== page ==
Singing the (praises of) Blues in Cannes

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Martin Moodie
Martin Moodie is the Founder & Chairman of The Moodie Report.

John Walker_Small

As tastings go, they don’t get much better than a vertical sampling of Johnnie Walker Blue Label during TFWA World Exhibition.

The opportunity to taste not only the original Johnnie Walker Blue Label but also King George V Limited Edition and the latest extension to the range, The John Walker (above), saw a who’s who of the industry pack into Diageo Global Travel & Middle East’s (GTME) suite at the Majestic Hotel in Cannes on Monday evening.

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After a short introduction by Managing Director Phil Humphreys (above) it was over to Johnnie Walker Brand Ambassador Jonathan Driver (below) to lead the tasting.

Jonathan was born to this job – he has a voice as smooth as Blue Label, a touch of the Cary Grant about him, and a knowledge of and passion for the finer things in life, including these remarkable three Scotch whiskies.

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JW_Blue_LabelFirst up was Johnnie Walker Blue Label: huge, complex, smooth, smoky (thanks largely to the influence of Islay malt Caol Ila in the blend). “We should do this every every day at 6 o’clock,” purred a clearly appreciative Gunnar Heineman to my side.

“Blue Label was a powerful idea for its time, in the late 80s and 90s,” said Jonathan. “It was for the consumer who was going somewhere.”

We all loved it but none of us were going anywhere, for there were still two great whiskies to taste.

JWBLKGVKing George V was next in line. It’s a Scotch whisky I know well, having attended the original, extraordinary launch in Scotland in late 2006. If Blue Label is all about the aspirational, King George V is “for when you’ve made it”, said Jonathan.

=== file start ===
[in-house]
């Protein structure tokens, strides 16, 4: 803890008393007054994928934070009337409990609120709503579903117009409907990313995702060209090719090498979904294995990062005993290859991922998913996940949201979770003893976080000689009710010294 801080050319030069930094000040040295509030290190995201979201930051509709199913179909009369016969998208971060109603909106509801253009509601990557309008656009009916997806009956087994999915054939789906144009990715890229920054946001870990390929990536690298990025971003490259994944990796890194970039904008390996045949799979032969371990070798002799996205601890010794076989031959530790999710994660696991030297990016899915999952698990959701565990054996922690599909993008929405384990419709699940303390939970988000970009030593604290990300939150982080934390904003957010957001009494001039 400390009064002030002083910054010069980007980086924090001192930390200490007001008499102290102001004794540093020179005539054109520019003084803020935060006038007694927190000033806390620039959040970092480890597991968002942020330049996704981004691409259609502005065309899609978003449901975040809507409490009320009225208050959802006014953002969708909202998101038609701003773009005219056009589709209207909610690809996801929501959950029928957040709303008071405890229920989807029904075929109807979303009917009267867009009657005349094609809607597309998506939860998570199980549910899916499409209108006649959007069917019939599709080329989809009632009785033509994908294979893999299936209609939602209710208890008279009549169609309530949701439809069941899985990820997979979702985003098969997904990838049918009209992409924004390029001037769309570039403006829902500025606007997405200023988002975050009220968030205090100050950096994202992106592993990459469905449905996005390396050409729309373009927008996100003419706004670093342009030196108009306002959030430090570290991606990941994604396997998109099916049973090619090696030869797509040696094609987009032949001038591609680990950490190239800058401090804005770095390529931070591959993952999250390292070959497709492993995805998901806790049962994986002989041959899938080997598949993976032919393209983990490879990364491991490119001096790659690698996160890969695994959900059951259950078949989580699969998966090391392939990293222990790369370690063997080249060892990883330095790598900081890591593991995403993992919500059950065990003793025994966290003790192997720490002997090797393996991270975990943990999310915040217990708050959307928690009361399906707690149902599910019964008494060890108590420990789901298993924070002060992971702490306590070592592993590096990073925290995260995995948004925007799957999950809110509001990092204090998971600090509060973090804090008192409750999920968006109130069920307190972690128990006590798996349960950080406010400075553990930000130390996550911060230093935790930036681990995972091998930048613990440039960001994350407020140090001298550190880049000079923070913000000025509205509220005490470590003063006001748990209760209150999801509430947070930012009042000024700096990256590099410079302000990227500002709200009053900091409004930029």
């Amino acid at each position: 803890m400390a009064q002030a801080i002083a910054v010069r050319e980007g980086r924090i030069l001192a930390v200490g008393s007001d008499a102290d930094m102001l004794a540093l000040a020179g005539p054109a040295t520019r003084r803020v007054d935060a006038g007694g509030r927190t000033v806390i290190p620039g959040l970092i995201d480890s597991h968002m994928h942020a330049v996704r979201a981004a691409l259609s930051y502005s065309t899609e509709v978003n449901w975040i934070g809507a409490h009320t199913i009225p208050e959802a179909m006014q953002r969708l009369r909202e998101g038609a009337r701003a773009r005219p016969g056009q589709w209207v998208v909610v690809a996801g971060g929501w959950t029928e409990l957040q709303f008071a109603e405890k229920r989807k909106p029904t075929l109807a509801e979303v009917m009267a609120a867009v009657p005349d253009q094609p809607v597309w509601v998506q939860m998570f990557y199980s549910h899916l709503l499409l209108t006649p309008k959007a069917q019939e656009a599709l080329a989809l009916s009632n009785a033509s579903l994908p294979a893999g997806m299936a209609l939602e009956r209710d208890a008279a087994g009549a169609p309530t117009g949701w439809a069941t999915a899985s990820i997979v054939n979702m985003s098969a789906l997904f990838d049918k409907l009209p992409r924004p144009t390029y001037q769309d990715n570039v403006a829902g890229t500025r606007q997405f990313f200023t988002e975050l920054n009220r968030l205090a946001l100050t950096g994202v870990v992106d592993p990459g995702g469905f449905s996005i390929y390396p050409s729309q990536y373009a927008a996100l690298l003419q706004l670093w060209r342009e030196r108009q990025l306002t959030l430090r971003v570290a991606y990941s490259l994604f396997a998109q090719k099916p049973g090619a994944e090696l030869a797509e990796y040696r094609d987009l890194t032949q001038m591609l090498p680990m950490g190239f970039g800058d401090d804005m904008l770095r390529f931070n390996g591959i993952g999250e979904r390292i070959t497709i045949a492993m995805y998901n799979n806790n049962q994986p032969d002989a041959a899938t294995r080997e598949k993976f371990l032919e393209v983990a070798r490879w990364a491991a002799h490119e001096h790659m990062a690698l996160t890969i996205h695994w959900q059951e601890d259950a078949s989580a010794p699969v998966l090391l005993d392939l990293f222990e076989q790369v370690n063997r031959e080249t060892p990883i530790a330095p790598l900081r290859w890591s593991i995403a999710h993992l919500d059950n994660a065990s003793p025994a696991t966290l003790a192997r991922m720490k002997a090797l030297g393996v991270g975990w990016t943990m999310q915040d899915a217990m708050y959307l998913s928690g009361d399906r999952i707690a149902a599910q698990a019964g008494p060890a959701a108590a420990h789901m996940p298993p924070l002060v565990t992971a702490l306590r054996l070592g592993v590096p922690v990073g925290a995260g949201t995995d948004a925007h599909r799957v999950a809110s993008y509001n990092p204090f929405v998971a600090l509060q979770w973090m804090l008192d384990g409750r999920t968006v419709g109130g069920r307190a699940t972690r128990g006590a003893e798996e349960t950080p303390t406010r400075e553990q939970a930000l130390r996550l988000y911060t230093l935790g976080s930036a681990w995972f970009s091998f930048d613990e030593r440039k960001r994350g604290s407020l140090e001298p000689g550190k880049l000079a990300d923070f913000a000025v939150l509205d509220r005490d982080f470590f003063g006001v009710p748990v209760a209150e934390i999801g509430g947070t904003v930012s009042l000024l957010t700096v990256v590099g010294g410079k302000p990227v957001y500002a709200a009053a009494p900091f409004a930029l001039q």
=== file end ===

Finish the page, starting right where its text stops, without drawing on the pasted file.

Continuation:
Did the creation of a succesful multi-media brand count? I decided to taste it anyway.

“It’s a slower whisky,” he said, his words drawing out accordingly. “There’s no smoke… it’s more fruity… there’s lot of Speyside in here… it’s slo… wwww…. and expansive to finish.

The softer, less smoky Islay ingredient, he explained was from the Port Ellen distillery, sadly now closed.

“It’s used in here as you would use saffron in paella,” Jonathan noted.

Finally, the culmination of the tasting – The John Walker. Drawn exclusively from distilleries that were in existence during the lifetime of brand founder John Walker, this sublime blend of nine whiskies had those present reaching for the superlatives.

Big yet creamy, elegant yet powerful, The John Walker is worth every cent of its US$3,000 duty free price tag.

“Gorgeous,” said WDF’s Mark Riches.

“Mmmm,” uttered Gunnar Heinemann, savouring every drop.

Phil Humphreys closed proceedings by underlining Diageo GTME’s ambitions for the liquor category. The John Walker epitomised both that belief and the focus on premiumisation that would be integral to delivering it, he said.

“We’ve set ourselves a big goal in terms of our internal numbers from where we were three or four years ago,” he concluded.

Big goals, big Scotches, big success stories. The Blue Label story just keeps on walking.


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